AC: "There's no al Qaeda training camps, and there's very little al Qaeda activity."
September 10, 2009
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The fourth day of the special reporting from Afghanistan gives us a discussion amongst Anderson Cooper, Peter Bergen, and Michael. It is already 9/11 in Afghanistan, and the discussion centers on what has happened to the search for Osama bin Laden and whether al Qaeda is still active in that country.
ANDERSON COOPER: Welcome back. We're at Forward Operating Base Geronimo in the heart of Helmand province. This is held by the U.S. Marines, who go out on patrol every day. And they're helping retrain the Afghan national army.
We got involved in Afghanistan because of what happened on September 11. We're just a few hours away from the anniversary in the United States. Already here in Afghanistan, it is 9/11.
We wanted to take a look at where is al Qaeda today. You hear politicians in Washington talking about what's happening here as a hunt for al Qaeda. But you don't hear a lot of folks on the ground here talking about al Qaeda. We're going to talk about that with Peter Bergen and Michael Ware.
COOPER: Michael, in Washington, you hear this war being presented as a war against al Qaeda, as a hunt for al Qaeda. But here on the ground, you don't really hear much about al Qaeda.
MICHAEL WARE, CNN CORRESPONDENT: Well, that's because this is not a hunt against al Qaeda, Anderson. You don't hear the Afghans in the combat zones in southern Afghanistan or eastern Afghanistan, talking about al Qaeda.
That's why America originally invaded Afghanistan way back in 2001, because al Qaeda was given sanctuary here by the Taliban. America recognized that as a national security threat.
Well, that national security threat is no longer here. It's based in Pakistan. There's no al Qaeda training camps, and there's very little al Qaeda activity.
The bulk of the day-to-day fighting, the bulk of the bombings, the bulk of the shootings, almost all of them are being committed by Afghan Taliban. So this war now is not so much about Osama bin Laden and his al Qaeda network, Anderson.
COOPER: And the Taliban, Peter, is totally different than al Qaeda. I mean, there are linkages, especially in Pakistan. But what's the linkage?
PETER BERGEN, CNN NATIONAL SECURITY ANALYST: Well, I'd say increasingly the Taliban has been influenced by al Qaeda, both ideologically and tactically. The Taliban were a very provincial group of people when they ran this country. But they're talking about the global jihad, they're operating very much like al Qaeda in Iraq. It's an IED war. It's a suicide attack war. So they've moved together ideologically and tactically with al Qaeda, which is part of the problem here.
COOPER: But when -- I mean, is it accurate then for Washington to say that this is a battle against al Qaeda?
BERGEN: Certainly not here in Helmand, Anderson. As we've heard repeatedly, al Qaeda doesn't have much of a presence here. They are more of a problem in eastern Afghanistan. And the calculation is if international forces left, the Taliban would be back, not because, you know, they're so strong but because the Afghan government is so weak. And if the Taliban came back, they would again offer safe haven to al Qaeda.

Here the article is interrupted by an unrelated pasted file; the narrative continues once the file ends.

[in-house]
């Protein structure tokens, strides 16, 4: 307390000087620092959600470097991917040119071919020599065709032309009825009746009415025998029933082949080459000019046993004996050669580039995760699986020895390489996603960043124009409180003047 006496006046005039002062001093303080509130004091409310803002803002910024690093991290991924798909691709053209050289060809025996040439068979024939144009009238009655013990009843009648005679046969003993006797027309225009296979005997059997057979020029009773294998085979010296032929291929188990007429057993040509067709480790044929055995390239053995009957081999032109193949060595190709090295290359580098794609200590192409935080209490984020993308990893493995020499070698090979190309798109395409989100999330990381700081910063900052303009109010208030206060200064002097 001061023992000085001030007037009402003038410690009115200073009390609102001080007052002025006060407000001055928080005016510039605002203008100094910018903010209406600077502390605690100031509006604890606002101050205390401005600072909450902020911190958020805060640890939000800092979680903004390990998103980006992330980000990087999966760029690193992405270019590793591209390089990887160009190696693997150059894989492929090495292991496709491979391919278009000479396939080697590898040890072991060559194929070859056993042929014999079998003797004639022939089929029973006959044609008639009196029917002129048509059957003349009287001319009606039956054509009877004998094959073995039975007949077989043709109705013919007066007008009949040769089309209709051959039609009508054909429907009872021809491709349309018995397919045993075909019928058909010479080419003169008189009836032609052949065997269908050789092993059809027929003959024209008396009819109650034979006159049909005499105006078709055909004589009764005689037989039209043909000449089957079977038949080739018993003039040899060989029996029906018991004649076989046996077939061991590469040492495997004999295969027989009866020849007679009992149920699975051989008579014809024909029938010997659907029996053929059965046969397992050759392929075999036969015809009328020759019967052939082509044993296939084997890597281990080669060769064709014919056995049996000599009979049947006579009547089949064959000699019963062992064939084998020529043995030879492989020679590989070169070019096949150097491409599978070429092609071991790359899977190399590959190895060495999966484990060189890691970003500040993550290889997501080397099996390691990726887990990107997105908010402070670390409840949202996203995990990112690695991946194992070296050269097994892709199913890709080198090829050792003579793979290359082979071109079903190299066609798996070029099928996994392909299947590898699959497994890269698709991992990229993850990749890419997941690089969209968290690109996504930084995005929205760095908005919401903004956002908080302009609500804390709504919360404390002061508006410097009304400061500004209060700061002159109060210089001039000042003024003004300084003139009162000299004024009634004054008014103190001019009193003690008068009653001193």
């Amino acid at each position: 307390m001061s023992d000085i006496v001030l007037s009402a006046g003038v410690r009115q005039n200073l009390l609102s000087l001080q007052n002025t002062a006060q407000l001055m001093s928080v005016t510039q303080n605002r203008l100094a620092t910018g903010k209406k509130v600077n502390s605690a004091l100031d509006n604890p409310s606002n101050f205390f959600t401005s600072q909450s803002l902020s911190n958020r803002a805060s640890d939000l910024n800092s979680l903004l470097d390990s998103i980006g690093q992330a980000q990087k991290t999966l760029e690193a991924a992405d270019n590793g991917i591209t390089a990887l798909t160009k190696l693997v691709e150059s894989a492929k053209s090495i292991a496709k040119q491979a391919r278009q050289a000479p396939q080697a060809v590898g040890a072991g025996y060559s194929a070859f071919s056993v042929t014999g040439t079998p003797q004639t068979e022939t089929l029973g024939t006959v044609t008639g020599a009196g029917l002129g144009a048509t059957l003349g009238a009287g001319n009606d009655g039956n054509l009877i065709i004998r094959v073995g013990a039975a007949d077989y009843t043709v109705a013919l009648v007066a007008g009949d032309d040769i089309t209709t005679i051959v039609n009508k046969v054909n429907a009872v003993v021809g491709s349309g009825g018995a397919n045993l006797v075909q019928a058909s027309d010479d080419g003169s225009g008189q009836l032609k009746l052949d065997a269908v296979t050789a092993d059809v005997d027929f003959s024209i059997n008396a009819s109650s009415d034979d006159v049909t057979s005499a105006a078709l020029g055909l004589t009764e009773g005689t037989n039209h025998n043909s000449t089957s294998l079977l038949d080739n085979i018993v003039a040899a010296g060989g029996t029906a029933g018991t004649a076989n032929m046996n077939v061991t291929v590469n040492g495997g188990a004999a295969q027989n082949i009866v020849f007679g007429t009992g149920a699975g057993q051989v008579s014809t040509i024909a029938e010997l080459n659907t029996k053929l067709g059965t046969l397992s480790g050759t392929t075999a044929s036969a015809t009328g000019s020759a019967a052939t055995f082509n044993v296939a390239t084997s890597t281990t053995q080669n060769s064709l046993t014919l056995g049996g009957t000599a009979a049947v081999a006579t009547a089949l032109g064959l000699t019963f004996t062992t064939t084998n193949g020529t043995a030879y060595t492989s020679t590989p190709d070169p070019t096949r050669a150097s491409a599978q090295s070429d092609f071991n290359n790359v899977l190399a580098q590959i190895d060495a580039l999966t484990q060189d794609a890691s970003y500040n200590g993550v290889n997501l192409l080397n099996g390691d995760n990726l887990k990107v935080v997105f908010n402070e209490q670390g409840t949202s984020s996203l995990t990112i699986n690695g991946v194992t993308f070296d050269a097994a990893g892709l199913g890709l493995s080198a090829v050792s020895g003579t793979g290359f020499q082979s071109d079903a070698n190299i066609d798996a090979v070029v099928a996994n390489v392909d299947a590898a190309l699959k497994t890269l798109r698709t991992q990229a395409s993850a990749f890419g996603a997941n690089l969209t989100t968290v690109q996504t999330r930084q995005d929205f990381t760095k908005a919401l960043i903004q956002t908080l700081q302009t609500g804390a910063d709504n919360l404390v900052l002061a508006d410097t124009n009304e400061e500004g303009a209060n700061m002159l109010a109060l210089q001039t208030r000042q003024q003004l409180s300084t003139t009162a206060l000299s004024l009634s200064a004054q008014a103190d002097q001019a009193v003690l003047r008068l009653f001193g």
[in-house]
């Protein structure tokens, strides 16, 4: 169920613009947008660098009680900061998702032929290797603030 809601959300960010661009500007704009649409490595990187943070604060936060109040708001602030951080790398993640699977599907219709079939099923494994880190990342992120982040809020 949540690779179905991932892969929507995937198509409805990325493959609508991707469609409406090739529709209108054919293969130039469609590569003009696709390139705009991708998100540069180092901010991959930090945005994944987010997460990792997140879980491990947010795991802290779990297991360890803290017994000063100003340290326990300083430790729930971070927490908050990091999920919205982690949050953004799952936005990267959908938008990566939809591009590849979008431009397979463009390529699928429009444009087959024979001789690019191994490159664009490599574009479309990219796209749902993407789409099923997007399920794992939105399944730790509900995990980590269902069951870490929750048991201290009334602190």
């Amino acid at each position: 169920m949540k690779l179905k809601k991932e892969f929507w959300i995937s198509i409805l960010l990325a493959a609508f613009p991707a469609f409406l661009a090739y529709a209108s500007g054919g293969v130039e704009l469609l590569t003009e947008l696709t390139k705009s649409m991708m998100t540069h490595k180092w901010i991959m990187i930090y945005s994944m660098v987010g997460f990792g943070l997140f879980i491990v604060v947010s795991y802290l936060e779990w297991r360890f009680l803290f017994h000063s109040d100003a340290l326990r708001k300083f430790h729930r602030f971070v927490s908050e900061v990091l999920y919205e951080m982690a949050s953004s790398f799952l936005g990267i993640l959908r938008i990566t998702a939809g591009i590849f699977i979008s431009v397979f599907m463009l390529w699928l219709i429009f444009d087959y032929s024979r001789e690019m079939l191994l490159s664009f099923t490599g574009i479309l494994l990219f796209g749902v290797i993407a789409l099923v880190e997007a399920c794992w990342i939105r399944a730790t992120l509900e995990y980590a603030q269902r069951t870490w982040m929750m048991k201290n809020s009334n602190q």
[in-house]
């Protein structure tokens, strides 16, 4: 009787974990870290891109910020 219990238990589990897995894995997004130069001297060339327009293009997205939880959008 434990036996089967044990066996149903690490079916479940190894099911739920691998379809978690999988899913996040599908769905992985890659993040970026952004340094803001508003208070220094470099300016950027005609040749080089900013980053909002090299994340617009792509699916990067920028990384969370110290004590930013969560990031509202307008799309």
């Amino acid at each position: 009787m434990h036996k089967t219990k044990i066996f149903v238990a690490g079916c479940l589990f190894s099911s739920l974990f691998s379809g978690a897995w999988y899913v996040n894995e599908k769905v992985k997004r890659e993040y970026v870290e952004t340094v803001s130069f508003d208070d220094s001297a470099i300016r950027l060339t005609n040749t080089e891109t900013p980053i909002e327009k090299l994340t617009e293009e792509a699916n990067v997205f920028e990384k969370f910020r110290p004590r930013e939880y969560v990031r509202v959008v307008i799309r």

COOPER: Michael, I guess, that is the argument for the politicians. They say, "Well, look, if Afghanistan, you know, gets weaker, if the Taliban takes over, then this would be a home for al Qaeda."
WARE: Well, that is a possibility. But it assumes an awful lot. It assumes, firstly, that this government will fall apart to such a degree that the Taliban would come back.
Very few people actually can see that happening in the short- to medium-term future. And if you read the latest traffic between al Qaeda and the Taliban, you'll see that there are differences in their messages. And, indeed, one of the most recent Taliban messages stressed Pashtun representation and self-determination as its primary objective.
So the Afghan Taliban are fighting for one thing. Al Qaeda is fighting for another. Al Qaeda is fighting a transnational agenda. The Taliban are not.
And if the Taliban did get a toehold here in Afghanistan again, they probably won't be running the country. And it would be such a risk for them to bring al Qaeda with them. I'm not sure the Taliban goes that far down the ideological road with al Qaeda, especially when you talk directly to these Afghan Taliban -- Anderson.
COOPER: And Peter, the hunt for Osama bin Laden, do we know how active it is? Do we have any sense of the status of it?
BERGEN: It's very active. But since the battle of Tora Bora, in December of 2001, there's been no actionable intelligence about where bin Laden is. There are informed hypotheses that he's in the northwest frontier province of Pakistan in the tribal areas, somewhere up north. But these are important -- these are basically guesses. They're not intelligence.
COOPER: But the U.S. has had more success lately in hitting some of these al Qaeda leaders in Pakistan with drones.
BERGEN: Indeed. I mean, the Bush administration amped up the drone program. There were 34 attacks under Bush in the last year of his administration. There have already been 36 under Obama. So Obama's actually ratcheted up this program, and they've taken out about half the leadership. They've been quite effective.
COOPER: All right. Peter Bergen, Michael Ware, thanks.